Later they develop a perception or a sensation of being pulled towards a type of destination. During the experience, they review their life from birth, until death, and interestingly this review is based upon their humanity.

They don’t review their lives based on what people strive for, like a career, promotions, or an amazing vacation. Their perspective is focused on their humanity. They notice incidents where they lacked dignity, acted inappropriately towards others, or conversely, acted with humanity and kindness.

They re-experience and relive these moments, but also, what’s fascinating, which sort of blows me away because I can’t really explain it, is they also describe these experiences from the other person’s perspective.

If they caused pain, they experience the same pain that other person felt, even if they didn’t realize it at the time. They actually judge themselves. They suddenly realize why their actions were good or bad, and many claim to see the downstream consequences of their actions.”

It’s almost as if consciousness is operating outside of the brain, as if a separate substance from body is responsible for what we deem awareness.

No logical argument can be made in either direction to prove whether we are immortal souls transmigrating from one lifetime to another or whether we can look forward to, or fear, an eternity of heaven or hell. Both options serve a purpose psychologically to either lessen the fear of nonexistence, which the nothingness of oblivion offers, or to guide behaviors by which to live one’s life, in the event an afterlife of punishment or paradise does, in fact, await us. I think it’s valid to question whether these ideas on life-after-death were conceptualized and promoted to act as a societal control for growing populations. As societies grew, any assistance in keeping people civilized had to be welcomed, and what better way to maintain order than through self-imposed moral restraints. Also true is that the topic of immortality is rarely considered outside of moral contemplations (I was kidding about the party talk), so it is hard to imagine the concept evolving independently from how we expected societies to act as a whole.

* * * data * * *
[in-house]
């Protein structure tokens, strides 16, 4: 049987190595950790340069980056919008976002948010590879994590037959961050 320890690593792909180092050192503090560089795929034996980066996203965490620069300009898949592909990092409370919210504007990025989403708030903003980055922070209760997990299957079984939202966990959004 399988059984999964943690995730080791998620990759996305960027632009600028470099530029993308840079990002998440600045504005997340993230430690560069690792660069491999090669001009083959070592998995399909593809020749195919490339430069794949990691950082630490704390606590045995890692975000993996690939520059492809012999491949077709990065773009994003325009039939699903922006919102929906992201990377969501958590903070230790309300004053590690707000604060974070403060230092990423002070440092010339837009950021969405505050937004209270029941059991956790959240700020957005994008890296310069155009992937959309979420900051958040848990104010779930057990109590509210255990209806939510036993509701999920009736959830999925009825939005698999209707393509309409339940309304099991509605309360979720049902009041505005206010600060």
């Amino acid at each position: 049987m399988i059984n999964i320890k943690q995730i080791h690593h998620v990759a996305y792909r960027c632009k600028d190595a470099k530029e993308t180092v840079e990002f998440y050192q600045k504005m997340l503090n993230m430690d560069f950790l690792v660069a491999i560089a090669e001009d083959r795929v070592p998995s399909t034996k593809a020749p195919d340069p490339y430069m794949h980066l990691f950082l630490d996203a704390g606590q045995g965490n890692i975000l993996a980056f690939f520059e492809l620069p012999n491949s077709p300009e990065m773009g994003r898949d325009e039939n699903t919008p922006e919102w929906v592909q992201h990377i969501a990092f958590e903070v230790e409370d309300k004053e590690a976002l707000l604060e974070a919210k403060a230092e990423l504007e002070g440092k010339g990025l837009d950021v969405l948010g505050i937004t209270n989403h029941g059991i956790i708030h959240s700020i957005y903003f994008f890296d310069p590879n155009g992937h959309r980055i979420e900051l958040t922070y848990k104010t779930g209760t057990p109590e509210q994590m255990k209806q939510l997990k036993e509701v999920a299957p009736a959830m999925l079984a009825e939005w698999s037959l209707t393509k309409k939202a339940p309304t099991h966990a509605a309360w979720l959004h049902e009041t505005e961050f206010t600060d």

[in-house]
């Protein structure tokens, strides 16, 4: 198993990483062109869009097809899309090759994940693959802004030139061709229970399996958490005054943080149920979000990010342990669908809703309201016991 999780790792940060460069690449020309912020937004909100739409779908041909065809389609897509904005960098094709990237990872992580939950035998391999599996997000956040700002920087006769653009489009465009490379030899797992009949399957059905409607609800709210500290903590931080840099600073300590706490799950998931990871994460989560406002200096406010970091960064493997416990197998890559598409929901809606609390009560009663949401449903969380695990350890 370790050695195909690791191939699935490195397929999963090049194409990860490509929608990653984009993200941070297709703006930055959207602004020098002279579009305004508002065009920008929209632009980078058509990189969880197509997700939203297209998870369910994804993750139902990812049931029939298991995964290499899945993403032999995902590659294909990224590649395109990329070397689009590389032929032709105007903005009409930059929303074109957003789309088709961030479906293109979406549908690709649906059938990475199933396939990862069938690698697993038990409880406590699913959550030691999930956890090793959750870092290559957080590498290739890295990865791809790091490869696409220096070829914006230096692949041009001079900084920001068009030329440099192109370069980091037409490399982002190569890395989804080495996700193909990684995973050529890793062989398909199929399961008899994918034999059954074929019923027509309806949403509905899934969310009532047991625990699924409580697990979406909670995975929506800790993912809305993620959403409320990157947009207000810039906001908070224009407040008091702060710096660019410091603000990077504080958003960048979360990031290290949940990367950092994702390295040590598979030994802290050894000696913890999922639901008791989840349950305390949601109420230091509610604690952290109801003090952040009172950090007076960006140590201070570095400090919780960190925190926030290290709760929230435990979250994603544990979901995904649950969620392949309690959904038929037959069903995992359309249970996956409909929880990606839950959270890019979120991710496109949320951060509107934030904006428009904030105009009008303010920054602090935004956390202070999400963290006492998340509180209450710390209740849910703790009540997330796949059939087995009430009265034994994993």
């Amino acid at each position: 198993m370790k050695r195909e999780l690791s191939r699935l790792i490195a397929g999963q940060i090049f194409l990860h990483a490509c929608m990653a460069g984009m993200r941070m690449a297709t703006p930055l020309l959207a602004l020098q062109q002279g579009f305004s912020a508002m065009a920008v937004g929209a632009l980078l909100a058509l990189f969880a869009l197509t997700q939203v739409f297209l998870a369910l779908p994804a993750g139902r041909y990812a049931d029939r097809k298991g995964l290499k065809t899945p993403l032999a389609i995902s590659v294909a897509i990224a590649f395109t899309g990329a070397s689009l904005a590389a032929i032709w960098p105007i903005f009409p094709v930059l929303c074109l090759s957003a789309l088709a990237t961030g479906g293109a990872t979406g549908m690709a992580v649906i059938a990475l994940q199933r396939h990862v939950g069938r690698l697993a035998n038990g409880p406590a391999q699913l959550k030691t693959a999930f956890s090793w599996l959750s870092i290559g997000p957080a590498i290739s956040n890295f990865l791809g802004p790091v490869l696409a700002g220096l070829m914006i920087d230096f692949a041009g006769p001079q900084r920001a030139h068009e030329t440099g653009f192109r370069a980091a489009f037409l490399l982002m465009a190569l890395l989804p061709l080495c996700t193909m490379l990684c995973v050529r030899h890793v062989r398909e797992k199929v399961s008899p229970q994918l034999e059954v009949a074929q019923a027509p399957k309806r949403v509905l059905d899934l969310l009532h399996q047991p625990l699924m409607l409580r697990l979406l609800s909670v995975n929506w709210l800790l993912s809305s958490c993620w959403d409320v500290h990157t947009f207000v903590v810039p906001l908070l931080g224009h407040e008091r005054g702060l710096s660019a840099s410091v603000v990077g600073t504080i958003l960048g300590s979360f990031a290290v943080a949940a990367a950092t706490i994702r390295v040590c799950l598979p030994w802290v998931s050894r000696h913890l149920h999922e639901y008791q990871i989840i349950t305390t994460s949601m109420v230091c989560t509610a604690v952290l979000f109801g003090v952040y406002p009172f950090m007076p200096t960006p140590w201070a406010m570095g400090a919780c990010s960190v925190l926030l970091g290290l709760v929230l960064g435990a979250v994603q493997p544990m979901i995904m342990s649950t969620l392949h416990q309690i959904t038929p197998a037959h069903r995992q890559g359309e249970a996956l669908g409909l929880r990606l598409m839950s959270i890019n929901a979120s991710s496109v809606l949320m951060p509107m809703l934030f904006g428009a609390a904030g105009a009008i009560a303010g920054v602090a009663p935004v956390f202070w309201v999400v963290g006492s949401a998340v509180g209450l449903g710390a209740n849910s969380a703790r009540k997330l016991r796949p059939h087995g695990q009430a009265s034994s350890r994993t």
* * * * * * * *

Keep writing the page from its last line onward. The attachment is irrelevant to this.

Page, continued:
Life After DeathNot even oblivion can be proved. But what sets the idea of life-after-death apart from nothingness is that it provides a potentiality from which to bring about peace of mind. If our fundamental fear is the potentiality of non-existence, then its antipode has to have the opposite effect. Oblivion has nothing, literally, to look forward to, and while imagining an afterlife or other material existences may indeed be fantasy, it would have intrinsic value, as the human mind seems to thrive when it has something to look forward to. The mathematician Blaise Pascal and the philosopher John Locke both wagered that the benefits of imagining immortality outweighed its downsides, because, they reasoned, it would be better to be wrong about an afterlife (or karmic cycle) and simply get nonexistence – “he is not miserable; he feels nothing” – than to deny it, act haphazardly, and then ultimately face judgment if an afterlife does, in fact, exist.

Life After DeathIf the notion of death can be equated to “moving on to the next adventure,” then not only is the mind brought to a place of tranquility, but it can also act as foundation to living one’s life to the fullest. Our fears can, and often do, act as limiting factors to what we might try in life, and thus what we accomplish. The primary fear of nonexistence, and its twin fear of death, is most often expressed as a fear of failing. This fear can be strong enough to keep people from taking risks and thus receiving the rewards that come with them. Those that allow their fears to control what they go after often prevent themselves from living magnificent lives. People who live, and act, fearlessly not only surprise themselves in unleashing power which they didn’t know they possessed, but they might even find themselves doing things never before conceived or carried out by another human in history. Everybody can think of someone who fits this profile. Most of the time, great accomplishers do not let their fears guide them. I have heard it said that overcoming the fear of death allows people to truly live.

I think that thinking about death is important. Studies have shown that talking about death regularly actually diminishes anxiety over it. Since death is inevitable, having a healthy, hopeful outlook on it and what lies beyond cannot hurt. As I have already mentioned, there is no logical argument that can prove or disprove any of the theories I have discussed above, so like Pascal or Locke, why not choose the one which allows you the greatest psychological advantage? Or maybe consider the benefits of all potentialities I have discussed here, and weigh each in equanimity. Plato states, through his favorite protagonist and teacher Socrates, that “…either death is a state of nothingness and utter unconsciousness, or, as men say, there is a change and migration of the soul from this world to another… [either way] be of good cheer about death, and know of a certainty, that no evil can happen to a good man, either in life or after death.”